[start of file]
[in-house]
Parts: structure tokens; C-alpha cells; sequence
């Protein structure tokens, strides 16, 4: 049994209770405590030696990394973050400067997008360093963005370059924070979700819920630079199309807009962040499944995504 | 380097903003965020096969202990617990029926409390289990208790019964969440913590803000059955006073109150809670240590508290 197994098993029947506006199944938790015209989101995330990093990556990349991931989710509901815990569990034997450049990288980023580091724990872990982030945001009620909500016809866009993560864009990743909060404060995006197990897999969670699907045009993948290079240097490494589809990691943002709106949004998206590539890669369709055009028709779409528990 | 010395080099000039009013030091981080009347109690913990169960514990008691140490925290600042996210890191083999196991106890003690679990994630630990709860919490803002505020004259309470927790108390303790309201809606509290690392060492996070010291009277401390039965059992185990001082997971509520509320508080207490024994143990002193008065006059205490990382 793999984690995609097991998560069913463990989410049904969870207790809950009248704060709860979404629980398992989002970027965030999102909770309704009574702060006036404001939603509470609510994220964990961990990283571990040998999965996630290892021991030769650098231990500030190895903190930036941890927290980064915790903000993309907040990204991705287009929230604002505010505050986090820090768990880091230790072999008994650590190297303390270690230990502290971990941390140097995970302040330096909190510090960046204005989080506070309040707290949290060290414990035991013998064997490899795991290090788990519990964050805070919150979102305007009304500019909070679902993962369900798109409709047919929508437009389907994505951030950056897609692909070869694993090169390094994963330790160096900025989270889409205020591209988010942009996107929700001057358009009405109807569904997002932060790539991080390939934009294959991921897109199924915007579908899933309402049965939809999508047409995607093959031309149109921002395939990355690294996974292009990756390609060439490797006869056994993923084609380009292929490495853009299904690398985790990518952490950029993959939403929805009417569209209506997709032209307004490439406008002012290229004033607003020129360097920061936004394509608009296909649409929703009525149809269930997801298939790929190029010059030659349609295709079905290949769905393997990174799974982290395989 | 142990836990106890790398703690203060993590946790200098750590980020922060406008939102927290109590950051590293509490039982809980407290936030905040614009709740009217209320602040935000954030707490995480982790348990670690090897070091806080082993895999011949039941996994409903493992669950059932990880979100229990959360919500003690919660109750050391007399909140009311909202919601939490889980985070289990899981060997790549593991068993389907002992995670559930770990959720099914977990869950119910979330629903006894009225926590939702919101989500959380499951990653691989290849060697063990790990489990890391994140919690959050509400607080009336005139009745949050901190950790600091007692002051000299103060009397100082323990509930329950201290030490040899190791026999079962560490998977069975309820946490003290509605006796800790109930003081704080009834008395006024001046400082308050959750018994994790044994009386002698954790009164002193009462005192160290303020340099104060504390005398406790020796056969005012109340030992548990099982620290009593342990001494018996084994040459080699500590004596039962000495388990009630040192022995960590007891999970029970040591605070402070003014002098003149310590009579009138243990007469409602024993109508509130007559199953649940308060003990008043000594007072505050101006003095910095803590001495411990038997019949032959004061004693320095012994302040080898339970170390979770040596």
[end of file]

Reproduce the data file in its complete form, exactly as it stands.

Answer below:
[in-house]
Parts: structure tokens; C-alpha cells; sequence
């Protein structure tokens, strides 16, 4: 049994209770405590030696990394973050400067997008360093963005370059924070979700819920630079199309807009962040499944995504 | 380097903003965020096969202990617990029926409390289990208790019964969440913590803000059955006073109150809670240590508290 197994098993029947506006199944938790015209989101995330990093990556990349991931989710509901815990569990034997450049990288980023580091724990872990982030945001009620909500016809866009993560864009990743909060404060995006197990897999969670699907045009993948290079240097490494589809990691943002709106949004998206590539890669369709055009028709779409528990 | 010395080099000039009013030091981080009347109690913990169960514990008691140490925290600042996210890191083999196991106890003690679990994630630990709860919490803002505020004259309470927790108390303790309201809606509290690392060492996070010291009277401390039965059992185990001082997971509520509320508080207490024994143990002193008065006059205490990382 793999984690995609097991998560069913463990989410049904969870207790809950009248704060709860979404629980398992989002970027965030999102909770309704009574702060006036404001939603509470609510994220964990961990990283571990040998999965996630290892021991030769650098231990500030190895903190930036941890927290980064915790903000993309907040990204991705287009929230604002505010505050986090820090768990880091230790072999008994650590190297303390270690230990502290971990941390140097995970302040330096909190510090960046204005989080506070309040707290949290060290414990035991013998064997490899795991290090788990519990964050805070919150979102305007009304500019909070679902993962369900798109409709047919929508437009389907994505951030950056897609692909070869694993090169390094994963330790160096900025989270889409205020591209988010942009996107929700001057358009009405109807569904997002932060790539991080390939934009294959991921897109199924915007579908899933309402049965939809999508047409995607093959031309149109921002395939990355690294996974292009990756390609060439490797006869056994993923084609380009292929490495853009299904690398985790990518952490950029993959939403929805009417569209209506997709032209307004490439406008002012290229004033607003020129360097920061936004394509608009296909649409929703009525149809269930997801298939790929190029010059030659349609295709079905290949769905393997990174799974982290395989 | 142990836990106890790398703690203060993590946790200098750590980020922060406008939102927290109590950051590293509490039982809980407290936030905040614009709740009217209320602040935000954030707490995480982790348990670690090897070091806080082993895999011949039941996994409903493992669950059932990880979100229990959360919500003690919660109750050391007399909140009311909202919601939490889980985070289990899981060997790549593991068993389907002992995670559930770990959720099914977990869950119910979330629903006894009225926590939702919101989500959380499951990653691989290849060697063990790990489990890391994140919690959050509400607080009336005139009745949050901190950790600091007692002051000299103060009397100082323990509930329950201290030490040899190791026999079962560490998977069975309820946490003290509605006796800790109930003081704080009834008395006024001046400082308050959750018994994790044994009386002698954790009164002193009462005192160290303020340099104060504390005398406790020796056969005012109340030992548990099982620290009593342990001494018996084994040459080699500590004596039962000495388990009630040192022995960590007891999970029970040591605070402070003014002098003149310590009579009138243990007469409602024993109508509130007559199953649940308060003990008043000594007072505050101006003095910095803590001495411990038997019949032959004061004693320095012994302040080898339970170390979770040596």